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The Mount Aspiring Region, 3rd Edition

22 April 2010

A guide for mountaineers

A publication by the New Zealand Alpine Club

The Mount Aspiring Region, 1st Edition (left) and 2nd Edition (right)

The climbing guide to the Mount Aspiring Region was first published in 1974, with Graham Bishop as an editor. The slim volume (68 pages) described all known climbing routes from the Matukituki Valley, the Dart Glacier and the Volta Glacier. It included few photographs, but lots of interesting information about the history and first ascents of most peaks and notable routes. A three page “classification list” was supplied at the end of the book, with a technical grade (on a scale from 0 to 7) for all routes described in the guidebook.

The second edition was published in 2001, with a new layout to fit within the New Zealand Alpine Club’s guidebook series. Edited by Allan Uren, the volume doubled its size (128 pages) with the addition of many photographs and 27 years worth of new routes in the area. The region covered by the guidebook was also extended, now including the peaks in northern Mount Aspiring National Park (Wilkin Valley and Jumboland). The technical rating was adjusted to be more comparable to the one used in the Mount Cook guidebook.

Third edition

The Mount Aspiring Region, 3rd Edition

The third edition was published in 2009 to mark the 100th anniversary of the first ascent of Mount Aspiring. Edited by Allan Uren and John Cocks, it maintains much of the character of the previous volume. The size has increased to 162 pages, thanks to the addition of the southern section of Mt Aspiring National Park (Humboldt Mountains and Routeburn Valley, Richardson and Forbes Mountains, Barrier Range and Snowdrift Range). Another notable change is the addition of a ‘committment grade’ that takes into account the route’s length, any objective danger in accessing, climbing and descending the route, the security of protection and belays, isolation and the regularity of in-form climbing condition.

On the paper, this volume sounds like an improvement to the second edition. However, I am compelled to state that I found it to be a huge disappointment. The newly added regions in southern Aspiring National Park are poorly researched and described, so much so that their inclusion into the guidebook seems almost pointless. No historical notes, scant or non-existent route descriptions, inconsistent technical rating, omissions and mistakes just make for a poor and unreliable guidebook. Sharks Tooth, the NW ridge of Mt Aspiring and the traverse between the East and West peaks of Mt Earnslaw for instance all get a technical rating of 2. Now if I’ve climbed the Sharks Tooth and expect the Earnslaw traverse to be of comparable technical difficulty, I may be up for a bit of a surprise, or worse, I may end up getting myself into some serious trouble. Routes on Pluto are described from Pluto Col, yet there is no mention in the guidebook on how to get to Pluto Col. And the ‘east ridge’ of Emily Peak from Emily Pass gets a technical rating of 1 – a shame that Emily Pass is at the foot of the west ridge, the climb is a lot harder than 1, and the standard route (which would indeed be a 1) is the south ridge, accessed from Lake McKenzie…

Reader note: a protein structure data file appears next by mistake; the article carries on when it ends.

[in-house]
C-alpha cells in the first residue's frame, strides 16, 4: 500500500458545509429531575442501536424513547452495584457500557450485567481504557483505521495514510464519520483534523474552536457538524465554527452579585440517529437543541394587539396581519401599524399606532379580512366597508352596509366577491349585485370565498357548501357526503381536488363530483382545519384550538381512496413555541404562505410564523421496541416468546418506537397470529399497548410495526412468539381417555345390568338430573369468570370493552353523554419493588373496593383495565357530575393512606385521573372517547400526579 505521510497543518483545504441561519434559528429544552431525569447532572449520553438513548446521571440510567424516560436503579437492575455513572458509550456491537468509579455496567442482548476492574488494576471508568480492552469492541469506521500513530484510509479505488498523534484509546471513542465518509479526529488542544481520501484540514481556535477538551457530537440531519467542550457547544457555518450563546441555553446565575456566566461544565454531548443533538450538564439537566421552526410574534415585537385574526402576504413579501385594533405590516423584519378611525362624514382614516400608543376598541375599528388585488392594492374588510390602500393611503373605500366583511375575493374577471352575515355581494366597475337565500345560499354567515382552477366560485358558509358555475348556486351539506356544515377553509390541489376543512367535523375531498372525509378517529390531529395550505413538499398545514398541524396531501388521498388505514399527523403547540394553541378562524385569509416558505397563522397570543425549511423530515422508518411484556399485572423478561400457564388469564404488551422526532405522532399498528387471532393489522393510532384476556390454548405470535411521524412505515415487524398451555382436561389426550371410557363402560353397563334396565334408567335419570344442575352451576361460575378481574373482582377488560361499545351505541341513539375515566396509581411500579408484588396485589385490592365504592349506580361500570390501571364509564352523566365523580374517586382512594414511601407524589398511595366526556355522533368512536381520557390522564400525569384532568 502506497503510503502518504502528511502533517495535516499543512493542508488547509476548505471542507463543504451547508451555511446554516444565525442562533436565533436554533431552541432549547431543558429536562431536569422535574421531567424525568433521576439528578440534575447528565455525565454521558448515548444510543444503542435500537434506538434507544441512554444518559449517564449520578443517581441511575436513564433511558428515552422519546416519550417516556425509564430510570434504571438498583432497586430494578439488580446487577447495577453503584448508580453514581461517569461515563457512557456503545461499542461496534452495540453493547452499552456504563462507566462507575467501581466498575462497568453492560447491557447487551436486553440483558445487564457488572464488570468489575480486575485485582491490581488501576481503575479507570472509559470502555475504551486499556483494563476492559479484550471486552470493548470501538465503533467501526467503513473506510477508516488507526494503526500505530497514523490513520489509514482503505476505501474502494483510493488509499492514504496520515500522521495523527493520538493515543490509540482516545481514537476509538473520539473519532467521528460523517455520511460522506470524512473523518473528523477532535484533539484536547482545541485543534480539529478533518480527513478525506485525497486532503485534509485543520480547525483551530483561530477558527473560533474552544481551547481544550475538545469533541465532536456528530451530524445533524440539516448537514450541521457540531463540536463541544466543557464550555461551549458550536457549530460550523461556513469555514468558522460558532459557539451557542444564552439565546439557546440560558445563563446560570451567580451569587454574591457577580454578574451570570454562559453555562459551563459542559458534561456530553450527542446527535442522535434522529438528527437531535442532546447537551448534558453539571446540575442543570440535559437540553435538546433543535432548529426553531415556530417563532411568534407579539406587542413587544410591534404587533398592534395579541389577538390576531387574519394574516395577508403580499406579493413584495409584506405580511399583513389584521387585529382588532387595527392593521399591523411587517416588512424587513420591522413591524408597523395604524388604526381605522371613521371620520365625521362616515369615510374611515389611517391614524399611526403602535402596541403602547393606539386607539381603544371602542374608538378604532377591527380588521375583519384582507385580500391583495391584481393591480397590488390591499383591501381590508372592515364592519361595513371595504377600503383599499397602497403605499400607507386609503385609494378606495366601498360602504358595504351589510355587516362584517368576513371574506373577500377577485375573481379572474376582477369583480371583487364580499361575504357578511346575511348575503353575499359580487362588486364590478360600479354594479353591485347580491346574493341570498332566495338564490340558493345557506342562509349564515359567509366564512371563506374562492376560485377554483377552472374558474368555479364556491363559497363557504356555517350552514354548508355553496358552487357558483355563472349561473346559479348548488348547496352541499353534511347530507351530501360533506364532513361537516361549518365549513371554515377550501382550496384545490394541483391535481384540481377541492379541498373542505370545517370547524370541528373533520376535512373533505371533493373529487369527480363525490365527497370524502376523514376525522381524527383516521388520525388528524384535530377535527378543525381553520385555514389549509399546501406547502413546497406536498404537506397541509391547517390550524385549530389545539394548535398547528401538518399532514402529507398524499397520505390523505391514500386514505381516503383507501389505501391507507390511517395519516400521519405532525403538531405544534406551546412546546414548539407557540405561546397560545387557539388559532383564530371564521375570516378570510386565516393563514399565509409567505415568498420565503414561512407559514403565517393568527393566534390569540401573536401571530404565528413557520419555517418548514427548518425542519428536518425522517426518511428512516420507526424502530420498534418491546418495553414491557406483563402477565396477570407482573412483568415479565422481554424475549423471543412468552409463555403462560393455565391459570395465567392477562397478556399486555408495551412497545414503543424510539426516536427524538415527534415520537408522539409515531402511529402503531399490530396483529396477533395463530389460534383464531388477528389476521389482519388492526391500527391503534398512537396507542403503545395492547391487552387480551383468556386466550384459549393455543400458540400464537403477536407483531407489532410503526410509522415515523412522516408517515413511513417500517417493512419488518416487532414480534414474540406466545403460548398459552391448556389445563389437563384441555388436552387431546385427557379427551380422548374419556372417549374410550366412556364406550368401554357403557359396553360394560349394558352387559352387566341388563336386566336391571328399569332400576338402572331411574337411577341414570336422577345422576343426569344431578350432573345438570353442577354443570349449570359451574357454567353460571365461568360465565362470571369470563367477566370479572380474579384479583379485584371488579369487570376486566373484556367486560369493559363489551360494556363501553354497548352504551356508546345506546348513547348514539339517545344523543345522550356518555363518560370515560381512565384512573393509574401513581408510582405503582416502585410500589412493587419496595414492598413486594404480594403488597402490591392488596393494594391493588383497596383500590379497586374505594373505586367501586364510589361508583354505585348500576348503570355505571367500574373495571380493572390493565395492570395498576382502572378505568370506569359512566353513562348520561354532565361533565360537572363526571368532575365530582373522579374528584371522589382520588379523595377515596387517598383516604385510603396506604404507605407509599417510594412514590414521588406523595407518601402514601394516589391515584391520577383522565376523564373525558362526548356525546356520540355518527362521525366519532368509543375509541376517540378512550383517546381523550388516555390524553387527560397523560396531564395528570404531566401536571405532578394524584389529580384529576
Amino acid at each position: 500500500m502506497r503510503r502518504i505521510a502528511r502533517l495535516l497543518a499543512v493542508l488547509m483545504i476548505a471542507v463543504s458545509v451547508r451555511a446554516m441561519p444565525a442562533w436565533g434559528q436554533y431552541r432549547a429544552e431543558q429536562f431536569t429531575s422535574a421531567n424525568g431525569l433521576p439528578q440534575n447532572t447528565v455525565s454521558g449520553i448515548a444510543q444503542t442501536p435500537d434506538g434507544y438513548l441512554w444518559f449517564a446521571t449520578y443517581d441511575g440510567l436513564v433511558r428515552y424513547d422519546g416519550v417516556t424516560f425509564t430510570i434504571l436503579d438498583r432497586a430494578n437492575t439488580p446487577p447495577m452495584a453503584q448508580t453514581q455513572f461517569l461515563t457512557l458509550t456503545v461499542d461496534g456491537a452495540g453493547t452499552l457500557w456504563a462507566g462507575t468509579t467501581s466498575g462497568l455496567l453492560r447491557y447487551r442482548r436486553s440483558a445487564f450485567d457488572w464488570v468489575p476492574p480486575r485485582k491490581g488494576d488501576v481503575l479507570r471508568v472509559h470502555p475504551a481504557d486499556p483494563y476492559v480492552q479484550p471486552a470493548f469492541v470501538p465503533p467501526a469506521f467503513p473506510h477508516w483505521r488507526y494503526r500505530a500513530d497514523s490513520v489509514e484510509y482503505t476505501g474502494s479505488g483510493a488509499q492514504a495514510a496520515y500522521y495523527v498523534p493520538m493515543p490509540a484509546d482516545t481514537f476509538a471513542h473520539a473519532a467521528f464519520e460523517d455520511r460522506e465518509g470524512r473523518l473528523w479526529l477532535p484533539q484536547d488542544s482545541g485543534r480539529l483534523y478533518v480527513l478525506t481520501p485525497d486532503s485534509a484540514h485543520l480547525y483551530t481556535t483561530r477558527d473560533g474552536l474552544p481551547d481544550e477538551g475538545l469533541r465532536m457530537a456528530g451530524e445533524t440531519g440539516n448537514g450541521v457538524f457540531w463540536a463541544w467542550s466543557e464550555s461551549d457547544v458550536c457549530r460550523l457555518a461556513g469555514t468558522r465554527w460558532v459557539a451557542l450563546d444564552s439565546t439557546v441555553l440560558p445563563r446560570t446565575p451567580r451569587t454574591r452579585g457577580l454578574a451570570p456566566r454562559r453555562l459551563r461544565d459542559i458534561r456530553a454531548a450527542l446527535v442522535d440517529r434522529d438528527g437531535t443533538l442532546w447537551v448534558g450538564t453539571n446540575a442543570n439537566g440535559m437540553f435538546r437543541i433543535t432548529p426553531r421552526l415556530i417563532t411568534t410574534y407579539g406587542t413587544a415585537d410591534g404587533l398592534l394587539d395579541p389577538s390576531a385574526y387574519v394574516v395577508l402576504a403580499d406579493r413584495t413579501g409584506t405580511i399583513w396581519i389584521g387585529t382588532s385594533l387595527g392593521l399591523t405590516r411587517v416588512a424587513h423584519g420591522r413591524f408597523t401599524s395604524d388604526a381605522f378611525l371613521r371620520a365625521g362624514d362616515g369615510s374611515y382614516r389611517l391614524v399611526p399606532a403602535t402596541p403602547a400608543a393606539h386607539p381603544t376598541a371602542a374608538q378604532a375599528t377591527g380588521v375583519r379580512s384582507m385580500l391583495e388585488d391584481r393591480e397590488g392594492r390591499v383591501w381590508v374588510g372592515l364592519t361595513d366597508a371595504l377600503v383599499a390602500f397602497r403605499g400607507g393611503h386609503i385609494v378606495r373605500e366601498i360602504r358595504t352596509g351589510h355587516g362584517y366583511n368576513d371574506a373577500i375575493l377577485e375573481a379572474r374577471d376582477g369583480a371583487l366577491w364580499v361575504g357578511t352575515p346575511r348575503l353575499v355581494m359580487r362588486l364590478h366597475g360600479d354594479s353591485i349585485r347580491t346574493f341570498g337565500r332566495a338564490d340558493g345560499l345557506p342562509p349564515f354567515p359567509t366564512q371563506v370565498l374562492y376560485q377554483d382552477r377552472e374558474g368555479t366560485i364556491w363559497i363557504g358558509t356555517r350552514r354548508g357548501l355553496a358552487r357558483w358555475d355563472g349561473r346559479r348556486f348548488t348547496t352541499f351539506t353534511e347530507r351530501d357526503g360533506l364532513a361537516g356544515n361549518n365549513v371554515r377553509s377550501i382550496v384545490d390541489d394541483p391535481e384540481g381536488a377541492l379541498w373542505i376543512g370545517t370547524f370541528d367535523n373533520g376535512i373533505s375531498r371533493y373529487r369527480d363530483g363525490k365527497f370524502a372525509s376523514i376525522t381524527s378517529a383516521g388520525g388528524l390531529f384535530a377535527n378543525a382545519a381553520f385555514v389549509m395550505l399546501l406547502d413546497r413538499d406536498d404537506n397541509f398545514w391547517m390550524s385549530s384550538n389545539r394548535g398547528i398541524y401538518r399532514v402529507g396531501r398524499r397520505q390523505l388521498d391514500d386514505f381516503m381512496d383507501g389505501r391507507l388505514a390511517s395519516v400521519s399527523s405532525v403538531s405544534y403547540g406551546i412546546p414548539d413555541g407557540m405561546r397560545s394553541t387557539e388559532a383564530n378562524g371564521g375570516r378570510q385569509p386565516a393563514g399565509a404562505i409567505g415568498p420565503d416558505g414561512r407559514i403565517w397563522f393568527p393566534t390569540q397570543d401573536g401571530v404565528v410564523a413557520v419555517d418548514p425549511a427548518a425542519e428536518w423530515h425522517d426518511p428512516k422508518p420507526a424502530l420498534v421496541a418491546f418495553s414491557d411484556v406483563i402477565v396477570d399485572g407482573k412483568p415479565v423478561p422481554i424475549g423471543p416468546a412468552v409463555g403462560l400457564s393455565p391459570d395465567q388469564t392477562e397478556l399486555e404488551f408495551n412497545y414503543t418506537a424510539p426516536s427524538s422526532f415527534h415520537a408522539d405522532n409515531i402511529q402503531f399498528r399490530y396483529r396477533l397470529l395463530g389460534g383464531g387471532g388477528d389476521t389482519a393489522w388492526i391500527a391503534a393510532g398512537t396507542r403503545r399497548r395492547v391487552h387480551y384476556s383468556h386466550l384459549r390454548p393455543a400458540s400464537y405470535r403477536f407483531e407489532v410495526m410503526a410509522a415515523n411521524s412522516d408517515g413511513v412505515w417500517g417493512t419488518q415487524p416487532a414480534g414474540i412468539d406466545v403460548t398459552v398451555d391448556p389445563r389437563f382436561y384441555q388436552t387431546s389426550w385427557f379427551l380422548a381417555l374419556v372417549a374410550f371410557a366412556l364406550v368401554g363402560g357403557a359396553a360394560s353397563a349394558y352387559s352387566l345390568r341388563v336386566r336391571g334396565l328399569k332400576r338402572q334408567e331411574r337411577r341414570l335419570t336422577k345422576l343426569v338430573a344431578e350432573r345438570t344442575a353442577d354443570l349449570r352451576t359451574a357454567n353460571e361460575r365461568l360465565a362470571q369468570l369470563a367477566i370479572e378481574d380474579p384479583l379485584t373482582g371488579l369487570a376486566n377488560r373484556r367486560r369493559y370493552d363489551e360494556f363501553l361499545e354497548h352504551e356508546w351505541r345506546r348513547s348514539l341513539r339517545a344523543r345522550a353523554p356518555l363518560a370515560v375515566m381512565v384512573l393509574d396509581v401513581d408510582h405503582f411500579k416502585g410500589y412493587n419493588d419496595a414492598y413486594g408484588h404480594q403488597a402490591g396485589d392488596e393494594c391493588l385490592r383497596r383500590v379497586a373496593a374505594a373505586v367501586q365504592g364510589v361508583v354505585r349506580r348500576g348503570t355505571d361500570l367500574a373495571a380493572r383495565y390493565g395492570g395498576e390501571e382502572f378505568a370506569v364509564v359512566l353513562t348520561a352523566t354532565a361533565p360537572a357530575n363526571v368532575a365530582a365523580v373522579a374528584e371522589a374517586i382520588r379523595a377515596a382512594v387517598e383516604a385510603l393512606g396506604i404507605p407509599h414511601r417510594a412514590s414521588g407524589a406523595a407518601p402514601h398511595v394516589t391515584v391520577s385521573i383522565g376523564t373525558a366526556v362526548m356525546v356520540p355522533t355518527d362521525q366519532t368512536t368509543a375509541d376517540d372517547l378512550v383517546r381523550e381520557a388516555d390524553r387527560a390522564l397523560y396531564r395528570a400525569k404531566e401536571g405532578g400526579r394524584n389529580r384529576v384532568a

While the committment grade may seem like a nice idea, I’m not quite so enthusiastic about it, either. It just includes too many factors, to the point that I don’t know what to make of it – does a certain route get a committment grade of III because of the high objective danger, or because of its length? I’d rather have a few more words in the route description giving me specific information about the relevant factors. And again, the committment grade seems to be applied inconsistently throughout the guidebook. How does Mt Barff, a short and safe climb from Liverpool Hut, get a committment grade III, while the Earnslaw traverse, a long ridge with no escape routes, only gets a rating of II? I’m afraid I cannot trust the information provided in this guidebook’s most recent additions – which really defeats the purpose of having a guidebook.

Reference

Uren, A. and Cocks, J. (2009) The Mount Aspiring Region – a guide for mountaineers. 3rd Edition. Published by the New Zealand Alpine Club. 162 pages

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One Comment leave one →
  1. Muz permalink
    18 January 2013 12:09 pm

    This is a real shame, the region deserves far better in the way of a reliable guidebook. Something in the style of Moirs North: The Otago Southern Alps 8th ed. would be fantastic and maybe the authors of that book would consider it?

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